The Trader Joe's product comes in small, broken pieces, but appears to be just a broken version of Snack Factory. All of our tasters agreed that the flavor and crunch factor of both products are identical.

These are probably the same product, but we're guessing Trader Joe's sells the broken leftover pieces from Snack Factory to TJ's at a discounted price.

There is no question that these two products look different. The Trader Joe's version is darker brown and tastes a bit maltier, while Post tastes sweeter and more "cardboard-like." Overall, our tasters preferred the Trader Joe's version. …

These are different products. (But you may want to save some cash and try the Trader Joe's version.)

Trader Joe's $1.99, Cheerios $4.99

Trader Joe's O's are paler and have a milder taste, whereas Cheerios are darker and have more depth of flavor. This leads us to believe that …

There is a difference in the quality of these two products, and they're probably not from the same manufacturer.

Trader Joe's $2.49, Cheerios $6.49

This is the exact same case as the traditional Joe's O's vs. Cheerios. Trader Joe's product is paler and milder in flavor, whereas Cheerios are darker and wheatier. There's not much of a discernible difference in fundamental flavors.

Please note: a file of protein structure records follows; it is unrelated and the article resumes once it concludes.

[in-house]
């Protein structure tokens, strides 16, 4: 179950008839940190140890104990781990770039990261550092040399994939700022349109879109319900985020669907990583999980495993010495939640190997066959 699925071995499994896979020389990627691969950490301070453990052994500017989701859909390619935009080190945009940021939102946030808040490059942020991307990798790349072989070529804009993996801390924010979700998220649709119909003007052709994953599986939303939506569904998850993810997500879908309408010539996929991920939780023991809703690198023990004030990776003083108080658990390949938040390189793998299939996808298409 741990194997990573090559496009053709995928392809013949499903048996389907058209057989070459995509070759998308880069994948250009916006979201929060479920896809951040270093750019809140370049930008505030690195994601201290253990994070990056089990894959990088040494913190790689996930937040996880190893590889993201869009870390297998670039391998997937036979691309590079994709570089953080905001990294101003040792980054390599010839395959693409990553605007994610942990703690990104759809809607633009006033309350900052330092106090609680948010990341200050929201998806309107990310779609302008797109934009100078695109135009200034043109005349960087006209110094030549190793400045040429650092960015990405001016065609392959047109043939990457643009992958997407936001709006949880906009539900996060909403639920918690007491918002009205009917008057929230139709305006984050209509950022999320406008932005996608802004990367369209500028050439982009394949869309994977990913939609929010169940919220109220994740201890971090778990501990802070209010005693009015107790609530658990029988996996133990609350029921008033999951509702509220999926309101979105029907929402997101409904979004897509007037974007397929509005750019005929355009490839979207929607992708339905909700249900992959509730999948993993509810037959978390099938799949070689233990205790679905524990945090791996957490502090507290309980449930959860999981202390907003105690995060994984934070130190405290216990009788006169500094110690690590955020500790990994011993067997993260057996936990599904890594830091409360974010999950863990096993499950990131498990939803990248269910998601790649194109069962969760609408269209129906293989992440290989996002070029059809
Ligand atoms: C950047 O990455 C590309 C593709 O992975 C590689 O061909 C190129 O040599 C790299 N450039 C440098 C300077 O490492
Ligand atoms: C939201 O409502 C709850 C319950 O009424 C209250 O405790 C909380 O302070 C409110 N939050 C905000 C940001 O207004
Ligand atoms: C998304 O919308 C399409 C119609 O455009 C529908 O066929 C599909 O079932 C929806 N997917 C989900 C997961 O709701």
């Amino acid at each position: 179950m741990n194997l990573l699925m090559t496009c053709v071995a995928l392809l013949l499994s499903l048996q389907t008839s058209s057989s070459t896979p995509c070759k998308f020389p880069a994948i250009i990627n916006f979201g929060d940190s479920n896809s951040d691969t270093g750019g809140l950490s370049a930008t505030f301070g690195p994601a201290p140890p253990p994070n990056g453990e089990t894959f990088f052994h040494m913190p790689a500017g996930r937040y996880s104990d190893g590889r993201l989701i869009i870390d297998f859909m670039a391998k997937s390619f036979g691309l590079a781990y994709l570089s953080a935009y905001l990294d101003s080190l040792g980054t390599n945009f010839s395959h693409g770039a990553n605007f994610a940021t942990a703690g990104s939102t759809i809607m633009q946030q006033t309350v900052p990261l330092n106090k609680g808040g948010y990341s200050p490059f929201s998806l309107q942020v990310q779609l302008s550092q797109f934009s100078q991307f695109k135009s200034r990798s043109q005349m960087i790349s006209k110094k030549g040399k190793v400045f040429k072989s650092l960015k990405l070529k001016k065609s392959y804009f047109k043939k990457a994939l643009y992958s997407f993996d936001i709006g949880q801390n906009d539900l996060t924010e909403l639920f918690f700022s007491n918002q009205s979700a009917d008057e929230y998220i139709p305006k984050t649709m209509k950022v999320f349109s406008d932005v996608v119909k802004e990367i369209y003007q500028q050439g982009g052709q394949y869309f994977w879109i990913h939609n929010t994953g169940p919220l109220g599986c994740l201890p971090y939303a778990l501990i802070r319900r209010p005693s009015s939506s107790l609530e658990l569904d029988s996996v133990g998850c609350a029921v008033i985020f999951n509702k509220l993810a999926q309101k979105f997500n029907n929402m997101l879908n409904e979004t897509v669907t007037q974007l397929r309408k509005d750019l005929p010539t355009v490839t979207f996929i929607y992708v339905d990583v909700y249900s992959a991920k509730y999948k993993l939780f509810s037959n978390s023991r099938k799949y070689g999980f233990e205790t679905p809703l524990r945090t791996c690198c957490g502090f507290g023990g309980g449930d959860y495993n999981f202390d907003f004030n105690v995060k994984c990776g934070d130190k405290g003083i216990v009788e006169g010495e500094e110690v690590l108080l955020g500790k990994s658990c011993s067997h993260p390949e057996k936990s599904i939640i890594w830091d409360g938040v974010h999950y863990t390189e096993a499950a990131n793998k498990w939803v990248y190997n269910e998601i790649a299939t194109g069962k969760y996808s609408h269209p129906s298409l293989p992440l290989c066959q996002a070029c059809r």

These appear to be slightly different, but they're so similar that we probably wouldn't notice if someone swapped them out on us. (And wow, look at the difference in price.)

Trader Joe's $2.79, Jules Destrooper $4.69

These look different, but taste exactly the same. Not only is the color slightly off, but the shape is different enough that it makes us wonder whether they can possibly be related.

These are probably not the same product, but the flavor is so similar that no one would notice the difference if you swapped them.

Trader Joe's $1.99, Stacy's $3.99

There is absolutely no question here. We're not even going to waste your time. …

These are the same product.

Trader Joe's $3.99 (.44/ounce), Anna's $2.75 (.52/ounce)